Archive for September, 2010

Booker 2010 shortlist; 2010 Shadow Giller Jury plans

September 7, 2010

The official 2010 Booker shortlist (alphabetically by author — click on title to link to my original review):

Parrot and Olivier in America, by Peter Carey
Room, by Emma Donoghue
In A Strange Room, by Damon Galgut
The Finkler Question, by Howard Jacobson
The Long Song, by Andrea Levy
C, by Tom McCarthy

Since the jury agreed with my top three choices, I can hardly complain. On the other hand, my last two choices — Room and The Finkler Question — also made the list, although I did correctly predict that Room would be there. So I guess it could be said that 2010 was the year that KfC “bookended the Booker” shortlist.

Surprises for me on the shortlist:

1. All three longlist novels that I would call “literary” — Galgut, McCarthy, Jacobson — made the list. Except for Donoghue, none of the “story” novels did (Warner, Murray, Tsiolkas, Dunmore, Tremain, Moore). Given that more than half the longlist were “story” novels, it surprised me that only one advanced when all three literary titles did. One can only conclude that the jury has a stronger “literary” tilt than the longlist suggested.

2. Historical novels always show up on the Booker shortlist and I expected two to be there. Like just about everyone else, however, I expected David Mitchell to be one of them. I suspect this jury really doesn’t like media-hyped authors — they didn’t even let Ian McEwan and Martin Amis on the longlist and now have dropped Mitchell at the shortlist stage.

3. Obviously, the inclusion of Jacobson (whose novel I called “dreadful” after abandoning it 200 pages in) was a surprise to me. I’ve promised to give it another try and after a few days of ridding myself of negative thoughts I will. If the reread is better, I promise a review — if my opinion remains negative, I’ll just update the other one. There is no way I am going to rubbish a book twice.

The Prize won’t be announced until Oct. 12 which means five more weeks of speculation, but I’ll start it up with some initial predictions (which I reserve the right to change). I suspect the literary tilt of the shortlist will be repeated in the final choice — and that that will be Damon Galgut’s In A Small Room (there — I have definitely doomed it to failure). The McCarthy, while ambitious, simply has too many weaknesses, the Jacobson’s second half (even from most who like it) too boring.

The presence of Room, however, indicates at least one juror (and probably more) has much different tastes, which may lead to a compromise — and a historical novel as Booker winner is always acceptable. I think Carey’s book is just too weak (besides, its about America and Booker juries don’t seem to like that) so would not be surprised to see The Long Song emerge (there, I’ve damned it too). Other theories are, of course, welcome in comments. The Booker reading may be almost done, but the real debate has just started.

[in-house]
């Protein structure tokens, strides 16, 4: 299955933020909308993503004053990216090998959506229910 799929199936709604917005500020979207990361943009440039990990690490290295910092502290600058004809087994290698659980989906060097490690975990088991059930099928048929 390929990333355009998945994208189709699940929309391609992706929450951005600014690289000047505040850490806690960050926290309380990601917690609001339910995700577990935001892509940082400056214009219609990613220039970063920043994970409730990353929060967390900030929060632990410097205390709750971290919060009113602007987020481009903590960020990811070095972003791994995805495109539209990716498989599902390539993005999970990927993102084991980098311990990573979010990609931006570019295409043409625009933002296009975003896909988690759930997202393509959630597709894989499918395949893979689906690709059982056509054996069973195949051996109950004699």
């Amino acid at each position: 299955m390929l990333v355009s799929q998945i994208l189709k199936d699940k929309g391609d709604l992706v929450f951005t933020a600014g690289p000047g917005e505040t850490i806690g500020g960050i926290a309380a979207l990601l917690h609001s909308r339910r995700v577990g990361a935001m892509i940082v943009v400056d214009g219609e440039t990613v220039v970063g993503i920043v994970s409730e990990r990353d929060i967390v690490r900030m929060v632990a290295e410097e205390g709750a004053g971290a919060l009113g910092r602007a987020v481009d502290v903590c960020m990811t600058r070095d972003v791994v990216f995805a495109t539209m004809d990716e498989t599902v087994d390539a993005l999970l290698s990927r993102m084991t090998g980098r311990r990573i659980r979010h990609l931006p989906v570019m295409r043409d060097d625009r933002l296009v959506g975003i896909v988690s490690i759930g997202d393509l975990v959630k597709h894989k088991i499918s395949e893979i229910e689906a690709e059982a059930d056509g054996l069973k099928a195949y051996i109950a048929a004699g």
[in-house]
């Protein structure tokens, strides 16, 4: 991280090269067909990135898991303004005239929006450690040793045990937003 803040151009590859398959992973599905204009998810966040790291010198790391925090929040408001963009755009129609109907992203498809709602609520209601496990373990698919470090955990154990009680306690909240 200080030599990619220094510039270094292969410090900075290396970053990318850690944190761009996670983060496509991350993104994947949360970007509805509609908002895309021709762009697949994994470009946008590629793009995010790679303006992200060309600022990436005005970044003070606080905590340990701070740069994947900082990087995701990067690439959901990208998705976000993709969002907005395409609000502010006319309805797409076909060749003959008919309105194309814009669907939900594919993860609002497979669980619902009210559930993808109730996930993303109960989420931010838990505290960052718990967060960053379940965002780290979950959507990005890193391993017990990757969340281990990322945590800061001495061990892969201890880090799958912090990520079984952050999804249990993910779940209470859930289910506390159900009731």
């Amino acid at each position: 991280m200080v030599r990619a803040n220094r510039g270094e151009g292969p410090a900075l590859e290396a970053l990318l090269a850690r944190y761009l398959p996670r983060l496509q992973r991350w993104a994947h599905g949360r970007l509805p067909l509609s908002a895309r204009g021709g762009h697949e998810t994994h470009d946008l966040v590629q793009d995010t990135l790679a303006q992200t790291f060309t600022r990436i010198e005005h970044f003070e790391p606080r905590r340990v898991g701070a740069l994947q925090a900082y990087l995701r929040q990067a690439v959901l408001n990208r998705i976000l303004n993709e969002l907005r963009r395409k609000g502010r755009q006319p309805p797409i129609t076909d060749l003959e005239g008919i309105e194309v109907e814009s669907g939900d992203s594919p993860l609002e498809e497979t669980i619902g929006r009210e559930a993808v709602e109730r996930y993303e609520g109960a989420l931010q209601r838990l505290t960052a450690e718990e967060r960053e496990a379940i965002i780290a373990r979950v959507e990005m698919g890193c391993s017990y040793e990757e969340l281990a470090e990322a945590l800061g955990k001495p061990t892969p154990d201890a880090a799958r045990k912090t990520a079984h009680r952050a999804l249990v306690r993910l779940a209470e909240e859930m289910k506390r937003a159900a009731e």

With my Booker reading virtually complete, the blog will be turning its attention to Canadian fiction and the 17th annual Scotiabank Giller Prize, the country’s leading literary competition. I am pleased to announce that this will also be the 16th year for the Shadow Giller Jury, whose unofficial home will be both this blog and Trevor Berrett at the Mookse and the Gripes

A short bit of Shadow Giller history. The first Shadow jury came together throught pure happenstance — I was publisher of the Calgary Herald at the time (1995) and ran into our book editor (now an author) Ken McGoogan and Calgary author Robert Hilles in the newsroom the day before the second winner of the Giller Prize was to be announced. We chatted about the “new” prize and discovered that each of us had recently spent time with one of that year’s three Giller judges — Mordecai Richler, Jane Urquhart and David Staines. So we had a 15-minute judging session and named Rohinton Mistry as winner of the first Shadow Giller prize for A Fine Balance (which is still my favorite book), a decision echoed by the Real Jury the next day.

Doris Giller

We’ve missed a few years, but there has been a Shadow Giller jury just about every year since and Giller founder and financer Jack Rabinovitch, who set the prize up in honor of his late wife, Doris, has recognized our efforts in a few of his speeches at the annual banquet. Knowing the controversy that follows post-Booker announcements, the Shadow Jury has always committed itself to announcing its decision before the Real Jury makes theirs — if you want to earn the right to criticize, you have to put your own opinion forward first. We will be doing that again this year.

While the Giller is restricted to Canadian authors, the jury is not — this year’s Real jury will be chaired by Canadian journalist Michael Enright but his colleagues will be British novelist and critic Ali Smith and U.S. novelist Claire Messud. This year’s Shadow Jury will be the same as last year’s — I will be joined by Alison Gzowski, former producer of CBC Radio’s Talking Books, and Trevor Berrett, New Jersey-based blogger from the Mookse and the Gripes.